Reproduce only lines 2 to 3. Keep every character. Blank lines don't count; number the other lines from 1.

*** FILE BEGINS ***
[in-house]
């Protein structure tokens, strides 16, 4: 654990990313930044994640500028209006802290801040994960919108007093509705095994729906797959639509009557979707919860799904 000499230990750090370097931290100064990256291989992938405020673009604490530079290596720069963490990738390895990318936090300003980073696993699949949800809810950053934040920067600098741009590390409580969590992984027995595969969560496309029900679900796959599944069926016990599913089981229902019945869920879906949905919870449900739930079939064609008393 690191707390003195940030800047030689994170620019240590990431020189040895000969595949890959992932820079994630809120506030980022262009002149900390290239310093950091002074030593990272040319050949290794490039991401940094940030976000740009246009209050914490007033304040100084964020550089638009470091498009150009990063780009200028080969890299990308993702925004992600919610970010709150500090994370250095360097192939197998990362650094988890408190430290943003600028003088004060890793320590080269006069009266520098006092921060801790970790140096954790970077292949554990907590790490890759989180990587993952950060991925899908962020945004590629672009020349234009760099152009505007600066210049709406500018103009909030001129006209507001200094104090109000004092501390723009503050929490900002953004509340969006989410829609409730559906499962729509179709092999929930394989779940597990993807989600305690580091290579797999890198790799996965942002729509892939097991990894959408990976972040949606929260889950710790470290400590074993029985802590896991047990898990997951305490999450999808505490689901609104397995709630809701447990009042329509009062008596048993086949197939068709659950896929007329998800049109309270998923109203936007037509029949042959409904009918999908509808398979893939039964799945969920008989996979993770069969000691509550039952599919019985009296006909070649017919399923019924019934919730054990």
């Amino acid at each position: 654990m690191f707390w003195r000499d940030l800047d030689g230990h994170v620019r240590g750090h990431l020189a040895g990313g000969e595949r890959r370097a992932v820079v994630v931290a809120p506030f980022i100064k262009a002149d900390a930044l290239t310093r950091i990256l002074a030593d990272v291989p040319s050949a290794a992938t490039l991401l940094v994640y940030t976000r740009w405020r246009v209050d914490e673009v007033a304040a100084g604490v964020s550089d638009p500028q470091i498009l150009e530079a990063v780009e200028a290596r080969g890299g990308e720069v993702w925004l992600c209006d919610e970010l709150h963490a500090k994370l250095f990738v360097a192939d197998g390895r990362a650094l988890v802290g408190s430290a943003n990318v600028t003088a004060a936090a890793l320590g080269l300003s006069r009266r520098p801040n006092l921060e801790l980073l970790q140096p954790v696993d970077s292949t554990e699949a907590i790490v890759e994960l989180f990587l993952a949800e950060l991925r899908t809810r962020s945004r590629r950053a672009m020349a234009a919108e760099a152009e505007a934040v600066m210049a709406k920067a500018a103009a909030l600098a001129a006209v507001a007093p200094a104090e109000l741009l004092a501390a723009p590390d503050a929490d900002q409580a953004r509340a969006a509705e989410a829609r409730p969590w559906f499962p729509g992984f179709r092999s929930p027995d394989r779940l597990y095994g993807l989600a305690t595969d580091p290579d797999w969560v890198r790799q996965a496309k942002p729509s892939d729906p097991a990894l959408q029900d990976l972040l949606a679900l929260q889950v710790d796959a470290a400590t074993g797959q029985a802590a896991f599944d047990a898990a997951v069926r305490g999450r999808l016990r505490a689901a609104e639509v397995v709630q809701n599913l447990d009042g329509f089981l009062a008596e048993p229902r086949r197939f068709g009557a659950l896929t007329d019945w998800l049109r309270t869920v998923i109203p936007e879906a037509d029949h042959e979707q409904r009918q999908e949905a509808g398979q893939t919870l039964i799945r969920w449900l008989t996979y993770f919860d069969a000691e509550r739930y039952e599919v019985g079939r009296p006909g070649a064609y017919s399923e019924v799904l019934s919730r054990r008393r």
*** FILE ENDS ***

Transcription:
């Protein structure tokens, strides 16, 4: 654990990313930044994640500028209006802290801040994960919108007093509705095994729906797959639509009557979707919860799904 000499230990750090370097931290100064990256291989992938405020673009604490530079290596720069963490990738390895990318936090300003980073696993699949949800809810950053934040920067600098741009590390409580969590992984027995595969969560496309029900679900796959599944069926016990599913089981229902019945869920879906949905919870449900739930079939064609008393 690191707390003195940030800047030689994170620019240590990431020189040895000969595949890959992932820079994630809120506030980022262009002149900390290239310093950091002074030593990272040319050949290794490039991401940094940030976000740009246009209050914490007033304040100084964020550089638009470091498009150009990063780009200028080969890299990308993702925004992600919610970010709150500090994370250095360097192939197998990362650094988890408190430290943003600028003088004060890793320590080269006069009266520098006092921060801790970790140096954790970077292949554990907590790490890759989180990587993952950060991925899908962020945004590629672009020349234009760099152009505007600066210049709406500018103009909030001129006209507001200094104090109000004092501390723009503050929490900002953004509340969006989410829609409730559906499962729509179709092999929930394989779940597990993807989600305690580091290579797999890198790799996965942002729509892939097991990894959408990976972040949606929260889950710790470290400590074993029985802590896991047990898990997951305490999450999808505490689901609104397995709630809701447990009042329509009062008596048993086949197939068709659950896929007329998800049109309270998923109203936007037509029949042959409904009918999908509808398979893939039964799945969920008989996979993770069969000691509550039952599919019985009296006909070649017919399923019924019934919730054990």
């Amino acid at each position: 654990m690191f707390w003195r000499d940030l800047d030689g230990h994170v620019r240590g750090h990431l020189a040895g990313g000969e595949r890959r370097a992932v820079v994630v931290a809120p506030f980022i100064k262009a002149d900390a930044l290239t310093r950091i990256l002074a030593d990272v291989p040319s050949a290794a992938t490039l991401l940094v994640y940030t976000r740009w405020r246009v209050d914490e673009v007033a304040a100084g604490v964020s550089d638009p500028q470091i498009l150009e530079a990063v780009e200028a290596r080969g890299g990308e720069v993702w925004l992600c209006d919610e970010l709150h963490a500090k994370l250095f990738v360097a192939d197998g390895r990362a650094l988890v802290g408190s430290a943003n990318v600028t003088a004060a936090a890793l320590g080269l300003s006069r009266r520098p801040n006092l921060e801790l980073l970790q140096p954790v696993d970077s292949t554990e699949a907590i790490v890759e994960l989180f990587l993952a949800e950060l991925r899908t809810r962020s945004r590629r950053a672009m020349a234009a919108e760099a152009e505007a934040v600066m210049a709406k920067a500018a103009a909030l600098a001129a006209v507001a007093p200094a104090e109000l741009l004092a501390a723009p590390d503050a929490d900002q409580a953004r509340a969006a509705e989410a829609r409730p969590w559906f499962p729509g992984f179709r092999s929930p027995d394989r779940l597990y095994g993807l989600a305690t595969d580091p290579d797999w969560v890198r790799q996965a496309k942002p729509s892939d729906p097991a990894l959408q029900d990976l972040l949606a679900l929260q889950v710790d796959a470290a400590t074993g797959q029985a802590a896991f599944d047990a898990a997951v069926r305490g999450r999808l016990r505490a689901a609104e639509v397995v709630q809701n599913l447990d009042g329509f089981l009062a008596e048993p229902r086949r197939f068709g009557a659950l896929t007329d019945w998800l049109r309270t869920v998923i109203p936007e879906a037509d029949h042959e979707q409904r009918q999908e949905a509808g398979q893939t919870l039964i799945r969920w449900l008989t996979y993770f919860d069969a000691e509550r739930y039952e599919v019985g079939r009296p006909g070649a064609y017919s399923e019924v799904l019934s919730r054990r008393r």